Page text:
Capital Structure Decisions Which Factors Are Reliably Important

Capital Structure Decisions Which Factors Are Reliably Important

Question 1: Download the paper “Capital Structure Decisions: Which Factors Are Reliably
Important?” by Murray Z. Frank and Vidhan K. Goyal,. You are going to be asked to comment
on the abstract, the introduction and section 1. You can base your answer on the other content of
the paper (I would limit your reading to the introduction plus section 1, but you are more than
welcome to read the full paper).

a) In this paper, a list of “core factors” are listed that explain why firms have more or less
leverage. We ask you to comment on the 5 factors listed below with their expected sign:

The paper mentions theoretical signs (plus or minus) that should link the aforementioned factors
to firm leverage according to theory. For each of these factors, explain the rational for the
expected sign. In your answers, make sure to support your arguments using the theories we have
discussed in class (for instance trade-off theory of capital structure, pecking order theory)

Answer A) Requirement

When the indirect cost of having financial challenges is high, it is in the best interest of a company to avoid suffering such issues. Because of this, it is in the corporation’s best interest to maintain its leverage ratio as low as is reasonably practicable. This is as a consequence of the fact that having financial troubles may result in a considerable amount of extra indirect costs. If you are experiencing losses, you want to make sure that your leverage ratio is as low as it can possibly be since a higher leverage ratio would result in losses that are proportionately larger if they were already large. This objective will be easier to accomplish if your leverage ratio is as low as is practically possible. Maintaining a leverage ratio that is lower than what is technically possible is something you want to strive for if it is the case that yours is. You should make it a priority to maintain a leverage ratio that is as low as is reasonably practicable. This is as a result of the fact that having a higher leverage ratio necessitates having a greater quantity of debt, which is the primary factor that contributes to this specific consequence.

b) In section 1 of the paper, the concept of market timing is introduced. Explain what market
timing is and how it contrasts the pecking order theory and trade-off theory of capital structure.

Answer B) Requirement

The concept of trade-off analyses the costs that are associated with filing for bankruptcy and arrives at the conclusion that debt financing offers a number of advantages over other types of financial assistance. This is done by comparing the costs of filing for bankruptcy with the costs of other types of financial assistance. According to the idea of a pecking order, personal donations from donors are seen as a more important source of financial assistance for an organisation than monetary contributions from the government. This is due to the fact that private fundraising enables a more direct engagement with the audience that is being sought. When it comes to concerns about the finances of a firm, the concept of striking a balance between conflicting goals has, for a very long time, served as the gold standard for selecting how to proceed in circumstances of this nature.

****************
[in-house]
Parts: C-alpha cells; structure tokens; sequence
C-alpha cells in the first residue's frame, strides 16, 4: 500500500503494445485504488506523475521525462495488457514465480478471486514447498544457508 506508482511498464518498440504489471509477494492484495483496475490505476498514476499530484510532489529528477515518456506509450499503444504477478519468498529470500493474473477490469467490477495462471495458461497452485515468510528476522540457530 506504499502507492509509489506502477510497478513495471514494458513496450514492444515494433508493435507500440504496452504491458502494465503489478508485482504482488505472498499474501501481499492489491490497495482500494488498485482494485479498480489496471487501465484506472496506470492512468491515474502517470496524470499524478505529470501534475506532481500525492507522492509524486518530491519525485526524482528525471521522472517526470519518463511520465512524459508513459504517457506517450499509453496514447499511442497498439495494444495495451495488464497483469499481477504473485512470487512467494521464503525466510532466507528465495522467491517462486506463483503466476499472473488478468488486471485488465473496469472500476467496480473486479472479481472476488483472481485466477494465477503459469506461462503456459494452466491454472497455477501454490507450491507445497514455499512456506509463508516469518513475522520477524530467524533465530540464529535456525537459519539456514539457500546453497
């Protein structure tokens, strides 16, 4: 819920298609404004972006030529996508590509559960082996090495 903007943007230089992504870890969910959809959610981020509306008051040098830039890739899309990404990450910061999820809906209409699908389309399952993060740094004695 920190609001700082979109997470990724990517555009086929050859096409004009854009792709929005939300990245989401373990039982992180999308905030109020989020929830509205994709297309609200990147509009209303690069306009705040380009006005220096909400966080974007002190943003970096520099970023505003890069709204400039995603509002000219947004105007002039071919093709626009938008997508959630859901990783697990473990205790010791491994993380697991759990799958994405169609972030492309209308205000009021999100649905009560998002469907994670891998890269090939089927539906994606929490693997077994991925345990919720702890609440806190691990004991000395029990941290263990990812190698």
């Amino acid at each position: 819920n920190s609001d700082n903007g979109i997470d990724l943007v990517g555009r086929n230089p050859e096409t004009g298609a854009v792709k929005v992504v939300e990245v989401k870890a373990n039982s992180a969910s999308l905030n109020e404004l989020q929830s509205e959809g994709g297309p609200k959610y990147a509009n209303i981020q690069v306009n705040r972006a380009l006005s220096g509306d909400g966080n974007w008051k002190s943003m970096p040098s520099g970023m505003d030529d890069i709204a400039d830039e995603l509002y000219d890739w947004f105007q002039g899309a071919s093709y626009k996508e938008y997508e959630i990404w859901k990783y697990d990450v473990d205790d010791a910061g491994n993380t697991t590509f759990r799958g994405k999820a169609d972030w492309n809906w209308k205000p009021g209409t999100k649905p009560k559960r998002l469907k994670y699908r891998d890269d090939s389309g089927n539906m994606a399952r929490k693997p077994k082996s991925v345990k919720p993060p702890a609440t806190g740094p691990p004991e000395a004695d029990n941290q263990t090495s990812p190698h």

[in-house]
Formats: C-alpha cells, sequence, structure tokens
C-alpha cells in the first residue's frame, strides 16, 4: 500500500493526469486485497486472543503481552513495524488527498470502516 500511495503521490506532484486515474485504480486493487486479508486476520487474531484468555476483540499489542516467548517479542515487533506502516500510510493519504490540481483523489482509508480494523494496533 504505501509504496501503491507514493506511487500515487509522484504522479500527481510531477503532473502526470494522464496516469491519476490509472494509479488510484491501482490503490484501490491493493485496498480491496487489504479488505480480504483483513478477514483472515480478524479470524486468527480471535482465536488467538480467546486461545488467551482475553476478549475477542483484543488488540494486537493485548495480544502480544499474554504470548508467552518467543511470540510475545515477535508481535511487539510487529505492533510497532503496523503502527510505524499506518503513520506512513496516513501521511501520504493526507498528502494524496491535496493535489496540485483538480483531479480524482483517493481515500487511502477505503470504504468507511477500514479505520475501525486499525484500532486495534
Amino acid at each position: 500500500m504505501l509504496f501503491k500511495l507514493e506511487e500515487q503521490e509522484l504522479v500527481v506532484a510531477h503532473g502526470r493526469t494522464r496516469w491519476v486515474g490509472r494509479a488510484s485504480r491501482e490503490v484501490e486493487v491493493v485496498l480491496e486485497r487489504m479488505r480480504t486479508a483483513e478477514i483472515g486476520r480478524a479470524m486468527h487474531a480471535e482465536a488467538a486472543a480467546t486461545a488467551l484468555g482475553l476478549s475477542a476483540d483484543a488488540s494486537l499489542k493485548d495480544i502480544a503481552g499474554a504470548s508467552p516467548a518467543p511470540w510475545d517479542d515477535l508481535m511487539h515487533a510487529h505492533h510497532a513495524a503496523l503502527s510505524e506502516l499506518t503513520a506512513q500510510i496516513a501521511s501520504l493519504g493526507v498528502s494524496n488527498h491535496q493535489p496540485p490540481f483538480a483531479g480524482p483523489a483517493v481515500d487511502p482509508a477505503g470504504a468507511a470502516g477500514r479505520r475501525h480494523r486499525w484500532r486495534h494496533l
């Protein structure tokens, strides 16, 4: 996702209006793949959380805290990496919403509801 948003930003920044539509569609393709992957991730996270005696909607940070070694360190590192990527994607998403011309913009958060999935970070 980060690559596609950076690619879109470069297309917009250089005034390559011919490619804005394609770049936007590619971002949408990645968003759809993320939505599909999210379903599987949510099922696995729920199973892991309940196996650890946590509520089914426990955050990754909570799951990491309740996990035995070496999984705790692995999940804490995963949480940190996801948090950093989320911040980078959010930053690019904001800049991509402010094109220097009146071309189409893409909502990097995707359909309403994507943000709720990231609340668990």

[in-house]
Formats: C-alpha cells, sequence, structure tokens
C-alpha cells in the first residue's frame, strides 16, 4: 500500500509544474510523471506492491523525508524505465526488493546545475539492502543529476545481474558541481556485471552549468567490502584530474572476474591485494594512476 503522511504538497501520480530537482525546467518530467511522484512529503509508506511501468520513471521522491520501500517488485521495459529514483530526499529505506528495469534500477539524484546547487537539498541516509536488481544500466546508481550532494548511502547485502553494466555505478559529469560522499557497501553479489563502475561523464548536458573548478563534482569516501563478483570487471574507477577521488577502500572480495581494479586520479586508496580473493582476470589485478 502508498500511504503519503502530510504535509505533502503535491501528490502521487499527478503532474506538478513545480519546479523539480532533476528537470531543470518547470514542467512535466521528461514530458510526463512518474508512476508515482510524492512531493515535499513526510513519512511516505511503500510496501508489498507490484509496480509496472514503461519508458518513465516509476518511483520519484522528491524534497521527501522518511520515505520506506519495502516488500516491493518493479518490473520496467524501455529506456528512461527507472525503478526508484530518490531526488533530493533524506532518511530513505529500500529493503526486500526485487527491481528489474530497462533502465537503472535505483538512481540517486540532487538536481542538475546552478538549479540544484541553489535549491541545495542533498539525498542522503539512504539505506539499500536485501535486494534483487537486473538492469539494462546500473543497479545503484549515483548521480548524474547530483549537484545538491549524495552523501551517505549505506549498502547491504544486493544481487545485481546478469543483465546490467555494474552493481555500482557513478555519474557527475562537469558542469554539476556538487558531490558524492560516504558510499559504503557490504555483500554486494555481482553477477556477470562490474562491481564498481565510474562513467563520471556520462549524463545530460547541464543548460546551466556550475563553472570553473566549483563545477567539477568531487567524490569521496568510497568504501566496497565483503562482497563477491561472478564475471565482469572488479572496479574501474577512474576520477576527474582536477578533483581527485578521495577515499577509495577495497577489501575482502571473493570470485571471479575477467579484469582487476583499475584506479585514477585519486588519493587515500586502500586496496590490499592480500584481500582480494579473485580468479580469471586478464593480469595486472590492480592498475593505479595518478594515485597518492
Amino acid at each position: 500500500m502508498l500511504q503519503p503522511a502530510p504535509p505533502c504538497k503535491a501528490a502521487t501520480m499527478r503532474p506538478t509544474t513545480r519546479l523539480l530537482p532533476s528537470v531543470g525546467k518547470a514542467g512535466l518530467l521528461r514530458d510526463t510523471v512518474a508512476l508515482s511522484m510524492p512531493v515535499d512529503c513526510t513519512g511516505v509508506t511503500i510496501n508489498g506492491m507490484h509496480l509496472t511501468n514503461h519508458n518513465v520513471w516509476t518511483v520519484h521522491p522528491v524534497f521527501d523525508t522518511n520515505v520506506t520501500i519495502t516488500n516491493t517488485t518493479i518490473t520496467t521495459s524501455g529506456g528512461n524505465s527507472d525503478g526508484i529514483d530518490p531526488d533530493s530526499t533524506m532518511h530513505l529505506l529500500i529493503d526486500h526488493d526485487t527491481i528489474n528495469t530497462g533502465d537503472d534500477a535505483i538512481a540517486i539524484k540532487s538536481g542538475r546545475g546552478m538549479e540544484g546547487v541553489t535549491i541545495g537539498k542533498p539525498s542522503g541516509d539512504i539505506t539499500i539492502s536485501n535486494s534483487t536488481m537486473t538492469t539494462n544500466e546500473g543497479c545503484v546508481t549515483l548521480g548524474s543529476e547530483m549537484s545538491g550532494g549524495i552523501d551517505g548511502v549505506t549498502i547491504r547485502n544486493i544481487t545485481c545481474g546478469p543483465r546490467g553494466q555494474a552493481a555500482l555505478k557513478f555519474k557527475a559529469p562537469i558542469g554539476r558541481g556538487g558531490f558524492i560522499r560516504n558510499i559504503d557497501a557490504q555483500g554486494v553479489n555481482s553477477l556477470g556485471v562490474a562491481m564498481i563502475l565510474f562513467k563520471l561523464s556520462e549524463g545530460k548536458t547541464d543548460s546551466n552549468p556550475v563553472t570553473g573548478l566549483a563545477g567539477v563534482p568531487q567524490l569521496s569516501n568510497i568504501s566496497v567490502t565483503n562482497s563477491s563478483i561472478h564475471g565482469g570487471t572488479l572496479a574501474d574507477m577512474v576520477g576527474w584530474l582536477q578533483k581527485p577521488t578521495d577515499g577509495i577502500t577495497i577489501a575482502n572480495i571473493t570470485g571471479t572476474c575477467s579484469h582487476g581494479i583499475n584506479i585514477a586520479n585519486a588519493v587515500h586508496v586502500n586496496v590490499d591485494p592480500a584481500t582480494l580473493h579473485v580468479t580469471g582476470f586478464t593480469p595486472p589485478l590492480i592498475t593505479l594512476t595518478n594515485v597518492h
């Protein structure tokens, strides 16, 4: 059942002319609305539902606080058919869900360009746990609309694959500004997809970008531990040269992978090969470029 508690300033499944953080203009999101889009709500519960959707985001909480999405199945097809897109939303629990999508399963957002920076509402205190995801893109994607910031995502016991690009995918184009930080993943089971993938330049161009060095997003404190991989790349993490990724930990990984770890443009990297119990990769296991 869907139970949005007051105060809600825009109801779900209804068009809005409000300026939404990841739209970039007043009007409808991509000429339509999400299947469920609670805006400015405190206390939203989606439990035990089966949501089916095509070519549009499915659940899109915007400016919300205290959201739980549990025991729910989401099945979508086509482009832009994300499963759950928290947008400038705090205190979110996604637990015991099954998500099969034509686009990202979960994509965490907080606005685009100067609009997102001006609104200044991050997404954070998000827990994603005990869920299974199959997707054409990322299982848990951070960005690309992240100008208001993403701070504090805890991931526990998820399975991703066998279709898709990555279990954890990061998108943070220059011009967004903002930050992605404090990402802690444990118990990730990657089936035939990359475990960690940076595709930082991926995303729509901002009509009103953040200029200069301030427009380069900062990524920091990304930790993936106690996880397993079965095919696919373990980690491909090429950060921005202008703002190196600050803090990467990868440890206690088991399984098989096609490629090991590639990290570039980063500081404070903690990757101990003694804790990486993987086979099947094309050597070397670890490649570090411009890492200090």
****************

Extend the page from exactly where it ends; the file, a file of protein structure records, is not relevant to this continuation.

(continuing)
Question 2:

Answer) One possible cause of IPO underpricing is the winner’s curse hypothesis. Overpricing an initial public offering (IPO) makes it more probable that uneducated investors would acquire a bigger allotment than knowledgeable ones.

a) Underpricing is a key puzzle surrounding initial public offerings (IPOs). One possible
explanation for underpricing is to compensate for the “winner’s curse” in IPOs. Explain how
the winner’s curse leads to underpricing.

Answer A) Robinson

From what we’ve been told, the IPO will consist of 50,000,000 share offerings.

Price per share is $15

For his services, the underwriter will get a commission equal to seven percent of the total proceeds of the issuance.

b) Robinson Corp. has just completed an IPO, where 50 million shares were issued. The new
number of outstanding shares is 125 million shares. The IPO offering price of $22 per share.

On the offering date, the stock price increased to $40 per share by the end of the trading day.
Who gains from this increase in the price? Who loses, and how much?

Answer B) IPO proceeds = $50 million * $15 = $750 million Equity funds to business = IPO proceeds – underwriter fees

c) Now read the paper “Why Don’t Issuers Get Upset About Leaving Money on the Table in
IPOs?” by Loughran and Ritter.
Answer the following questions keeping in mind that you must explain the concepts clearly
using your own words.
How is the term “the money left on the table” is defined in the paper? Specify how do authors
explain “why issuers do not get upset about leaving money on the table”.

Answer C) Current Mathematical Formula

Fees paid to underwriters amount to $52.5 million (7 percent of $750 million).

By plugging numbers into the formula, we get

Money Raised by the Company from Investors = $750 Million – $52.5 Million

Whenever a big supplier is lost, a firm puts itself at risk of suffering a decline in profitability, which increases the likelihood that the company may go bankrupt. This is as a result of the fact that this places the company in a position in which it is forced to incur larger expenditures in order to meet the ever-increasing demands of its customers. The reason for this is due to the fact that this places the company in a position in which it is forced to meet. When something like this takes place, the corporation finds itself in a position where it might see a decrease in profitability. As a direct result of this, there is a risk that the profitability of the firm may decrease as a direct consequence of this. As a direct result of the turn of events that has taken place as a direct result of this turn of events, the degree to which the organization’s capital structure is sensitive to risk will be more exposed. This turn of events has taken place as a direct result of this turn of events.